Big changes coming to growing biolab
September 10, 2013
Three years after opening the first-ever biotech community laboratory in Downtown Brooklyn, Genspace is a model example for the future of science and community education. This fall, the leadership behind Genspace is making big changes to the growing organization in order to better serve the neighborhood and the scientific community around the world.
“We’re starting to look for new executive board members, and we’re growing the board. Originally there were four of us. We would like to bring that number up to ten,” said Daniel Grushkin, Genspace’s Vice President. “We’re doing it because we’ve been getting so much attention and so much opportunity to collaborate with other organizations. And now the way to deal with that community love is to organize into a traditional non-profit.”
Genspace prides itself on its efforts of serving the community, until now from an entirely volunteer staff. From offering classes that are open to anyone and everyone, to a recent post on the company’s Twitter asking the community what programs they would like to see at the space, the organization aims to engage with those who have helped it to build and grow.
“There are basically two ways you can shape what comes out of Genspace: one is to join and become a member and get a group of people to work with you on a project. And the second is we’re open to all suggestions. If people are interested in anything related to biology, we’re game. We’ll find the person to teach it,” Grushkin said. “The next class we have coming down the pipe is an ecology class. The question we’re looking to answer is what happens to a natural environment when a foreign organism is introduced. We’re going to make our own little ecosystems and use paramecium. It’s like a little world in a bottle.”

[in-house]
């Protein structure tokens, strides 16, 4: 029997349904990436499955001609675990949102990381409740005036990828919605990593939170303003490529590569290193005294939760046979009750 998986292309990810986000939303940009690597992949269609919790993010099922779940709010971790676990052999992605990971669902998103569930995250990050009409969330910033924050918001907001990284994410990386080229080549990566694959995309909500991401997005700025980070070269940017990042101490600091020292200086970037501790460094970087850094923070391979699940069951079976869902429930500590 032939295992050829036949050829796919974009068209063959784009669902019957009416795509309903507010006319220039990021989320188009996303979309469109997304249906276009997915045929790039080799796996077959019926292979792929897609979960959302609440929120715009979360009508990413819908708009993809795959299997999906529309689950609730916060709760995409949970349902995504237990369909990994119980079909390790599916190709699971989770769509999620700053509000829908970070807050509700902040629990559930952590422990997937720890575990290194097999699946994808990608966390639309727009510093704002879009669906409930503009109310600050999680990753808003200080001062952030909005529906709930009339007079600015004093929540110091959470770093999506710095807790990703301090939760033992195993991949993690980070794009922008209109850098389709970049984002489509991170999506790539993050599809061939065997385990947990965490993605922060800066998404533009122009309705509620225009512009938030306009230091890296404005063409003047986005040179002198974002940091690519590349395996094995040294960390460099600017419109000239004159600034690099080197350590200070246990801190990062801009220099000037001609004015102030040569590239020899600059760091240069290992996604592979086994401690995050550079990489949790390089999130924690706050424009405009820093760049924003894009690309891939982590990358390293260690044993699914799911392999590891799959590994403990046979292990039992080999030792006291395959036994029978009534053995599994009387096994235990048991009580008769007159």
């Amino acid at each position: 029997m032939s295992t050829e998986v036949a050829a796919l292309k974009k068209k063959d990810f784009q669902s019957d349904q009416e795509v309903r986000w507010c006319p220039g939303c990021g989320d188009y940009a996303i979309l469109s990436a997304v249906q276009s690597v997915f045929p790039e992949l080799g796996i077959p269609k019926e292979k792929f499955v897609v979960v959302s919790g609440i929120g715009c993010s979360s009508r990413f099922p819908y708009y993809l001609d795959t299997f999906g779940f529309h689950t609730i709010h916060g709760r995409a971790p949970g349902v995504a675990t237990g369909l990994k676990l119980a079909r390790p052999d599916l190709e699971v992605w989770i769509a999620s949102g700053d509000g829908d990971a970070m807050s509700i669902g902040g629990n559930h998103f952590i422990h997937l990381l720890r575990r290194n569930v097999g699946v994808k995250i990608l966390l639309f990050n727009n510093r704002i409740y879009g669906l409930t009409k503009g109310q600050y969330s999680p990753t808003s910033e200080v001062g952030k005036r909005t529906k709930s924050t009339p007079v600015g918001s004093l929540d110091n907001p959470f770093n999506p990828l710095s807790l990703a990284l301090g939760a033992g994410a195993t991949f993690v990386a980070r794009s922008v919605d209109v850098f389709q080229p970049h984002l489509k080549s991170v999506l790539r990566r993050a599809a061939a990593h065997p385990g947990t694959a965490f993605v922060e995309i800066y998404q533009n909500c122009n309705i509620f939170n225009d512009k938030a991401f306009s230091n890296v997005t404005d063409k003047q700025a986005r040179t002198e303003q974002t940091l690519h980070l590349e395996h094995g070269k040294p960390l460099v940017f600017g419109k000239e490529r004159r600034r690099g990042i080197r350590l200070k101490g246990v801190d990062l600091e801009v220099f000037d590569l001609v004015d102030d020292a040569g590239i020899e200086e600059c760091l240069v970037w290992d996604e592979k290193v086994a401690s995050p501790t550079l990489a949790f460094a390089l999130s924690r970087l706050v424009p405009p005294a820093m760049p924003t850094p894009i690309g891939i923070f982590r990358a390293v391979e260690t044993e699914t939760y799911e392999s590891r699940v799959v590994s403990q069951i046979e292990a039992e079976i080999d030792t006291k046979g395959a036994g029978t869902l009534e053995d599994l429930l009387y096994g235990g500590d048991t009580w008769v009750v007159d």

The new changes being made within the organization will allow for Genspace to expand its community reach. The lab has many projects in the works, some of which they are just beginning to and others that are finally being fully realized. One of the current projects Genspace is working on is doing DNA barcoding on plants in Alaska. The process allows for the quick identification of plants as well as the ability to observe changes in the ecosystem due to climate change. Genspace is currently seeking donations to help fund this project. For a break down of the budget and information on how to donate, click here.